Semi-clothed, masked animal activists gathered to protest against horse-drawn carts in Bogota, Colombia last week.
Animals rights organization AnimaNaturalis is urging the government to comply with a plan to replace all of the 1,709 horse-drawn carriages that are a common sight on the streets by January 31, 2012, Elespectador.com reported.
Mike Ceaser of Mike's Bogota Blog writes that the drivers, or zorreros, often use their carts to scavenge and resell junk, and are being called by the government to trade in their horses for motorized tricycles. He writes that animal activists claim the horses are overworked and underfed, and city officials say the carts tangle up traffic.
On September 6, up to 80 activists formed a heart for 45 minutes at Plaza de Bolivar with signs promoting the dignity of animals and the dignity of humans by removing working animals from the streets, El Espacio reported.
According to UPI, more than 2,470 families rely on the horse-drawn carts and are being left in limbo as they wait for a decision about their livelihoods to be made by a government who places little importance on the issue. The author of Mike's Bogota Blog says the zorreros are "overwhelmingly poor and uneducated," and are unlikely to make an easy transition to motorized vehicles.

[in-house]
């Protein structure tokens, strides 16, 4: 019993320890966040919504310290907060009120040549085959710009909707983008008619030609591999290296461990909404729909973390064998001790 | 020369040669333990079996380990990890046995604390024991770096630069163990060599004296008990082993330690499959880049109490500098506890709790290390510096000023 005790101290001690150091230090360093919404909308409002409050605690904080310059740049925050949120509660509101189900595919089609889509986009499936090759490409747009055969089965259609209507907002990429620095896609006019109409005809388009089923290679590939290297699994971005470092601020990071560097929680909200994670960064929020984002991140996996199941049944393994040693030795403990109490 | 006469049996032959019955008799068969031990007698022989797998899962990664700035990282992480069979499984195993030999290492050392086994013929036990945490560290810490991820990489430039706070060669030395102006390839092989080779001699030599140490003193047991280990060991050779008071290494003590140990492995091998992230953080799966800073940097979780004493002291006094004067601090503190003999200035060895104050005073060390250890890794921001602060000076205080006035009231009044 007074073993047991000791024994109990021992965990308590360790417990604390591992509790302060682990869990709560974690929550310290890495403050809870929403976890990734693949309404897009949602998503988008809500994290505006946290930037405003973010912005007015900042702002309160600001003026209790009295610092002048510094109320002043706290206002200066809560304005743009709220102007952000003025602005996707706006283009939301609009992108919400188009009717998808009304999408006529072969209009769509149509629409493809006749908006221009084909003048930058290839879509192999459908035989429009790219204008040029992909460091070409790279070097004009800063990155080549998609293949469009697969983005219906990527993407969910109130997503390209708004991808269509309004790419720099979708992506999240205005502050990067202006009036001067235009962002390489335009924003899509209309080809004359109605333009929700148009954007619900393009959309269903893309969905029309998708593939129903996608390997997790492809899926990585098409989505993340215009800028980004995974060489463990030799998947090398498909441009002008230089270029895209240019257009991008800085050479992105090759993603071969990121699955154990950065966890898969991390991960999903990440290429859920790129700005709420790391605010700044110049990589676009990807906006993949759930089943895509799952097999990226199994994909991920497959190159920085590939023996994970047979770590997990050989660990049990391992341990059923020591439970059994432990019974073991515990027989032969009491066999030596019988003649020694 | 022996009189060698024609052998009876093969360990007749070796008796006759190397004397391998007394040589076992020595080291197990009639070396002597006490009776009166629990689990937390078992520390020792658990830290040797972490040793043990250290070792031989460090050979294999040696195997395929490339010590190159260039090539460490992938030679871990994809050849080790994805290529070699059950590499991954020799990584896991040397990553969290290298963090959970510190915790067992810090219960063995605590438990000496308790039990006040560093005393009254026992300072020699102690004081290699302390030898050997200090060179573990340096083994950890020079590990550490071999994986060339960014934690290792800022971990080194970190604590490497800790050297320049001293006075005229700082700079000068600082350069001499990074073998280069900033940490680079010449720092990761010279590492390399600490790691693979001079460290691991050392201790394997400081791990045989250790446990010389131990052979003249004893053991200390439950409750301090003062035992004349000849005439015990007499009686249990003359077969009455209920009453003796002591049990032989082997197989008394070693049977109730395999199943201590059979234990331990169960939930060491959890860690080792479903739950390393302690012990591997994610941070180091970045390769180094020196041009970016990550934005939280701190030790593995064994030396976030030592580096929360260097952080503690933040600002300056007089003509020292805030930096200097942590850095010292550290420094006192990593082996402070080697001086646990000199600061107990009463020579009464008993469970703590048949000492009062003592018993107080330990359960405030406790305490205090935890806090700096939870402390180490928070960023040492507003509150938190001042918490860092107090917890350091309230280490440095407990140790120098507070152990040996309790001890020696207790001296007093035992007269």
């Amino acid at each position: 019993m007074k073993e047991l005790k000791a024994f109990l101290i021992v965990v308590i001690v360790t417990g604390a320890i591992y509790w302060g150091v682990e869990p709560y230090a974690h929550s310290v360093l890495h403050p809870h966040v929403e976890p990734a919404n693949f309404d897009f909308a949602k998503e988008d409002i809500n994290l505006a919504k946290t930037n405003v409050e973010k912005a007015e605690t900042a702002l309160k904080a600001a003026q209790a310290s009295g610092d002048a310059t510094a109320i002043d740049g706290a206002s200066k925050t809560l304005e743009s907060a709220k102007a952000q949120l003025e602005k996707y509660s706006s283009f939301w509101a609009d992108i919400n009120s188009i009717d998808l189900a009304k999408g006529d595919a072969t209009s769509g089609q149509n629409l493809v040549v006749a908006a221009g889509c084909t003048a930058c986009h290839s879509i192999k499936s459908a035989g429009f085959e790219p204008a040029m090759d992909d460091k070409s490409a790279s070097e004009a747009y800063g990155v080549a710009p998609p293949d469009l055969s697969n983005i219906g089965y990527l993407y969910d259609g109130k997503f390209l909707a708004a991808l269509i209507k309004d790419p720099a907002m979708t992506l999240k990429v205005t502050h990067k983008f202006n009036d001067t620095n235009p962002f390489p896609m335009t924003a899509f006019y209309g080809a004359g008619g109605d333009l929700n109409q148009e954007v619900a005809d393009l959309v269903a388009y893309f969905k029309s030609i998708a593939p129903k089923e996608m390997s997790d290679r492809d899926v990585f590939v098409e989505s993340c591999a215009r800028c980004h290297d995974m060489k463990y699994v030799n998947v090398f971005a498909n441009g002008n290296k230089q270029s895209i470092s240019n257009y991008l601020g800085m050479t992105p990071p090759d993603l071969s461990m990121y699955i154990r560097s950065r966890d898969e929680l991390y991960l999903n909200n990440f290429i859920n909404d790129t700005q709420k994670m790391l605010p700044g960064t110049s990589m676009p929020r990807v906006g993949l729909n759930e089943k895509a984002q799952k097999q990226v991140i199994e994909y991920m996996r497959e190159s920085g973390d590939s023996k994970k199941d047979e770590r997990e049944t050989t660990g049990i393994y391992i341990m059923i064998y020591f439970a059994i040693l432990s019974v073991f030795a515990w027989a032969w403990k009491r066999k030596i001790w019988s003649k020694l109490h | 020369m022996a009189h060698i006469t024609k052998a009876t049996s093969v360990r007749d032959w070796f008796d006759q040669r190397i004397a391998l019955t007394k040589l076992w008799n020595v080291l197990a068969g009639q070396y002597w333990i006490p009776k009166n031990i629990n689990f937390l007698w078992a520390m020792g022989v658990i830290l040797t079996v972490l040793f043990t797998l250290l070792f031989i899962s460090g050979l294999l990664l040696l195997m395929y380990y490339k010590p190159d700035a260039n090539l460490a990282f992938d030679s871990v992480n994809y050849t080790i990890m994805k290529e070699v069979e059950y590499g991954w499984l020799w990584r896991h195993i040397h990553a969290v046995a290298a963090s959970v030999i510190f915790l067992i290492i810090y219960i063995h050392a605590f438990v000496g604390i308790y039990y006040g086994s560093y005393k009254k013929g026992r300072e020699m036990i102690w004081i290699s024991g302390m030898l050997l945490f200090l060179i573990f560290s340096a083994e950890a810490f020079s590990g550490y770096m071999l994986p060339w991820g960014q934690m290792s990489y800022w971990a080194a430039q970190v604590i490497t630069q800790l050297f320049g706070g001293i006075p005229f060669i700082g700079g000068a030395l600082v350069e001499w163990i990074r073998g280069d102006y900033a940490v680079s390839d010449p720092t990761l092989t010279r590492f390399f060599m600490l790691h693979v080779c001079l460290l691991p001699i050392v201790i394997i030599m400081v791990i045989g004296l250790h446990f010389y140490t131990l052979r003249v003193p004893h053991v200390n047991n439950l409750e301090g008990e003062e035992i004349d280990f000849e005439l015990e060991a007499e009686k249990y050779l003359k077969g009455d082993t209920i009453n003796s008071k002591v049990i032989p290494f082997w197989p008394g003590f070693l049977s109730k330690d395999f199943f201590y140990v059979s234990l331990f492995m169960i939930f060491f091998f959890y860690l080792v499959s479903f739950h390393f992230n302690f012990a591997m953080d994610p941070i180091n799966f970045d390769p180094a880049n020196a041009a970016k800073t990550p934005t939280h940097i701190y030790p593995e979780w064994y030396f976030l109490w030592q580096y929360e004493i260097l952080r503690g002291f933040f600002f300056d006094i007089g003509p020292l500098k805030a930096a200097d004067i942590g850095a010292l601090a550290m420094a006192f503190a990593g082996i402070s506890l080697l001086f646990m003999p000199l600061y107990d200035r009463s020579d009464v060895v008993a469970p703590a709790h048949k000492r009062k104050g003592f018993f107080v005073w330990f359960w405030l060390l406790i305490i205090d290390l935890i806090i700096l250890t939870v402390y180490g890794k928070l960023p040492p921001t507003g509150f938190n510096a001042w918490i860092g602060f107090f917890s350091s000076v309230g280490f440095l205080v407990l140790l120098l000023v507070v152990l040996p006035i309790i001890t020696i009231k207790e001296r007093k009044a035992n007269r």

A carriage ride accident in New York City this summer sparked newfound anger over the city's treatment of the horses. New York State Senator Tony Avella and Assemblymember Linda B. Rosenthal introduced legislation in June to ban horse-drawn carriages in New York City. According to Gothamist, Avella said at the time, "We can no longer turn a blind eye to the mistreatment of these animals." Learn more about supporters of the NYC ban here.
Check out photos from the Bogota, Colombia protests below: